After Rob Ford’s court win, expect a cold winter for the Toronto Spring
National Post (Terence Corcoran)
December 6, 2012
Voir sur news.nationalpost.com
The Toronto Spring movement’s revolutionary plot to overthrow Mayor Rob Ford lost momentum Wednesday after an Ontario Superior Court judge ruled that Mr. Ford can stay in power until his alleged conflict of interest case is reviewed by an appeal court. So now the left has to regroup and set up camp some distance from city hall, like a lost Occupy movement, pending an appeal that won’t be heard until early next year.
It is conventional wisdom on the streets and among the commentariat that Mr. Ford will lose the appeal. On the ideological barricades, it is a given that Mr. Ford cannot overcome the legal wisdom in Justice Charles Hackland’s Nov. 26 finding that Mr. Ford is guilty of breaching the Municipal Conflict of Interest Act (MCIA), and must be removed from office.
“the MCIA is clearly not aimed at a Ford situation. The act, he said in an interview, is there to “prevent politicians from awarding contracts to their buddies, or making secret profits off the backs of taxpayers. That’s what you’re really worried about.”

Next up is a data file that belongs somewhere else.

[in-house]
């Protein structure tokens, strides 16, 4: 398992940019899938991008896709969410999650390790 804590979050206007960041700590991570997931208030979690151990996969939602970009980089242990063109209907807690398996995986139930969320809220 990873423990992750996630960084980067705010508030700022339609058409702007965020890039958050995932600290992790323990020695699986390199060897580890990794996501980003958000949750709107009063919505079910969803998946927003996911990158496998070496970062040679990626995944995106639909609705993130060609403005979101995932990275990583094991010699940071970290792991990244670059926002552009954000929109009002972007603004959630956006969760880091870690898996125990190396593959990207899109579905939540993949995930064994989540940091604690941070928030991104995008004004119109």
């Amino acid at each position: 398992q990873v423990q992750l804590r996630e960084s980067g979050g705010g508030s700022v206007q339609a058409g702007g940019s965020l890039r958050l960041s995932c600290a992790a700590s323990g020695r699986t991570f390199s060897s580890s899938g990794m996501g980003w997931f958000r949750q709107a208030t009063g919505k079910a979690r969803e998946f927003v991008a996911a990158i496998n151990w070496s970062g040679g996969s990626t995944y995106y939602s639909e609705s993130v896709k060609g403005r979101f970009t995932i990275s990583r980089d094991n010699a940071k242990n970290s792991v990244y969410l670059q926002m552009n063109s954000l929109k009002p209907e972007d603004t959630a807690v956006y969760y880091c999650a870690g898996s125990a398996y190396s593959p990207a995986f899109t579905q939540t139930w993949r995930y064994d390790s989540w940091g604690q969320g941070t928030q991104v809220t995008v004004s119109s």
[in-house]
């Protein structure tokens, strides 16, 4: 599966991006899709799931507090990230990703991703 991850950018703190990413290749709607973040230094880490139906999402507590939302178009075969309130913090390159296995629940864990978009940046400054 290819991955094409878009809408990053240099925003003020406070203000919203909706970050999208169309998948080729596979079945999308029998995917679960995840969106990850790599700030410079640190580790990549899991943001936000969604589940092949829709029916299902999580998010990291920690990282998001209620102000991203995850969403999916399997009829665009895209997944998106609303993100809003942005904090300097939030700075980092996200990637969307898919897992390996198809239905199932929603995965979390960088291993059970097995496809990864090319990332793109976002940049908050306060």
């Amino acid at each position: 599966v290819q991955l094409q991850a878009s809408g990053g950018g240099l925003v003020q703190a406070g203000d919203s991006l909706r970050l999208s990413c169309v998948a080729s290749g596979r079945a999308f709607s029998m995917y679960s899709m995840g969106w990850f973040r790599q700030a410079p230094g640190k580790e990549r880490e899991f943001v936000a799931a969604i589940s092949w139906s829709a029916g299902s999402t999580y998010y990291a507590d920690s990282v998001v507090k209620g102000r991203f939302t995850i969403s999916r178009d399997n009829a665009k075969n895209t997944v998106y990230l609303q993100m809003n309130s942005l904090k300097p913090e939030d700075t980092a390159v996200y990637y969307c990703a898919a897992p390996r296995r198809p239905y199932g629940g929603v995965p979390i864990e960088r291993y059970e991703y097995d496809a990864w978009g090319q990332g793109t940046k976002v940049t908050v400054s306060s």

At The Globe and Mail, Marcus Gee wrote: “My guess: He loses his appeal.” In the National Post, Jonathan Goldsbie said “no knowledgeable expert” has offered a “legally sound” explanation of why Mr. Ford might win an appeal, aside from “anonymous lawyers.” That’s not true, but more later.
Mr. Ford’s lawyer, Alan Lenczner, outlined his grounds for appeal in court Wednesday. I wasn’t there, but based on an outline of his arguments, the facts in the original decision and comments from outside lawyers lead me to the conclusion that Toronto Spring will be out in the cold through the winter and beyond.
Let’s begin with the charge, which was based on the fact that on Feb. 7. 2012 Mayor Ford did in full council meeting speak and vote on a motion to rescind an earlier resolution that ordered him to repay $3,150 to contributors who donated to the local football charity bearing his name.
The judge ruled that by speaking and voting on the resolution, Mr. Ford violated the provincial MCIA. On this point alone the case looks shaky.
This content has been updated on August 23, 2014 at 12:19.